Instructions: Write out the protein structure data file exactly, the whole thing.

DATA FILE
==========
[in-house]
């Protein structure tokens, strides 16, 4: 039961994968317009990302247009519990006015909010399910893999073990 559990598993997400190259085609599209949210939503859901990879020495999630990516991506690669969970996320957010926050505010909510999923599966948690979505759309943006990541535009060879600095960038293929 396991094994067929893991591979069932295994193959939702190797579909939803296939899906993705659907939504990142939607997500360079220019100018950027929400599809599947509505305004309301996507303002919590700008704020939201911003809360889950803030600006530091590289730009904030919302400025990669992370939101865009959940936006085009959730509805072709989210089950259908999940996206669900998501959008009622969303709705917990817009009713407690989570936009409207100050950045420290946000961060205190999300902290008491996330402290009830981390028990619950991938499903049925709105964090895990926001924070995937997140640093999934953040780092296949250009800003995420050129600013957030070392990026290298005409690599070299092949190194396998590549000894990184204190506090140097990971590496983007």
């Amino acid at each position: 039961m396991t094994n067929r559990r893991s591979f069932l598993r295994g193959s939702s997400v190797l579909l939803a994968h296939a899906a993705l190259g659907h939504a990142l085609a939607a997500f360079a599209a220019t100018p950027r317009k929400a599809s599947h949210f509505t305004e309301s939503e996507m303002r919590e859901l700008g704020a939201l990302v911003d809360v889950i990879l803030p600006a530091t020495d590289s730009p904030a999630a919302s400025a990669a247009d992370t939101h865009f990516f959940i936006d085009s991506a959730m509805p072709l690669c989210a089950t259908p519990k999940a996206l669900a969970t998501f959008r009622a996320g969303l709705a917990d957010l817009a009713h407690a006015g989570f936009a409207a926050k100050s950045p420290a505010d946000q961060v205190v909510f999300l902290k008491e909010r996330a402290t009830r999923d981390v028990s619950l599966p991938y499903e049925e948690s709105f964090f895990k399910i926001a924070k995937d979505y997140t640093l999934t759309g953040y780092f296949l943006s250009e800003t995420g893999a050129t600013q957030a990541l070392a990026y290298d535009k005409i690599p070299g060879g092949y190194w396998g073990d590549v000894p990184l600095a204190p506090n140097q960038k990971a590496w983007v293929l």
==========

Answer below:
[in-house]
């Protein structure tokens, strides 16, 4: 039961994968317009990302247009519990006015909010399910893999073990 559990598993997400190259085609599209949210939503859901990879020495999630990516991506690669969970996320957010926050505010909510999923599966948690979505759309943006990541535009060879600095960038293929 396991094994067929893991591979069932295994193959939702190797579909939803296939899906993705659907939504990142939607997500360079220019100018950027929400599809599947509505305004309301996507303002919590700008704020939201911003809360889950803030600006530091590289730009904030919302400025990669992370939101865009959940936006085009959730509805072709989210089950259908999940996206669900998501959008009622969303709705917990817009009713407690989570936009409207100050950045420290946000961060205190999300902290008491996330402290009830981390028990619950991938499903049925709105964090895990926001924070995937997140640093999934953040780092296949250009800003995420050129600013957030070392990026290298005409690599070299092949190194396998590549000894990184204190506090140097990971590496983007």
């Amino acid at each position: 039961m396991t094994n067929r559990r893991s591979f069932l598993r295994g193959s939702s997400v190797l579909l939803a994968h296939a899906a993705l190259g659907h939504a990142l085609a939607a997500f360079a599209a220019t100018p950027r317009k929400a599809s599947h949210f509505t305004e309301s939503e996507m303002r919590e859901l700008g704020a939201l990302v911003d809360v889950i990879l803030p600006a530091t020495d590289s730009p904030a999630a919302s400025a990669a247009d992370t939101h865009f990516f959940i936006d085009s991506a959730m509805p072709l690669c989210a089950t259908p519990k999940a996206l669900a969970t998501f959008r009622a996320g969303l709705a917990d957010l817009a009713h407690a006015g989570f936009a409207a926050k100050s950045p420290a505010d946000q961060v205190v909510f999300l902290k008491e909010r996330a402290t009830r999923d981390v028990s619950l599966p991938y499903e049925e948690s709105f964090f895990k399910i926001a924070k995937d979505y997140t640093l999934t759309g953040y780092f296949l943006s250009e800003t995420g893999a050129t600013q957030a990541l070392a990026y290298d535009k005409i690599p070299g060879g092949y190194w396998g073990d590549v000894p990184l600095a204190p506090n140097q960038k990971a590496w983007v293929l």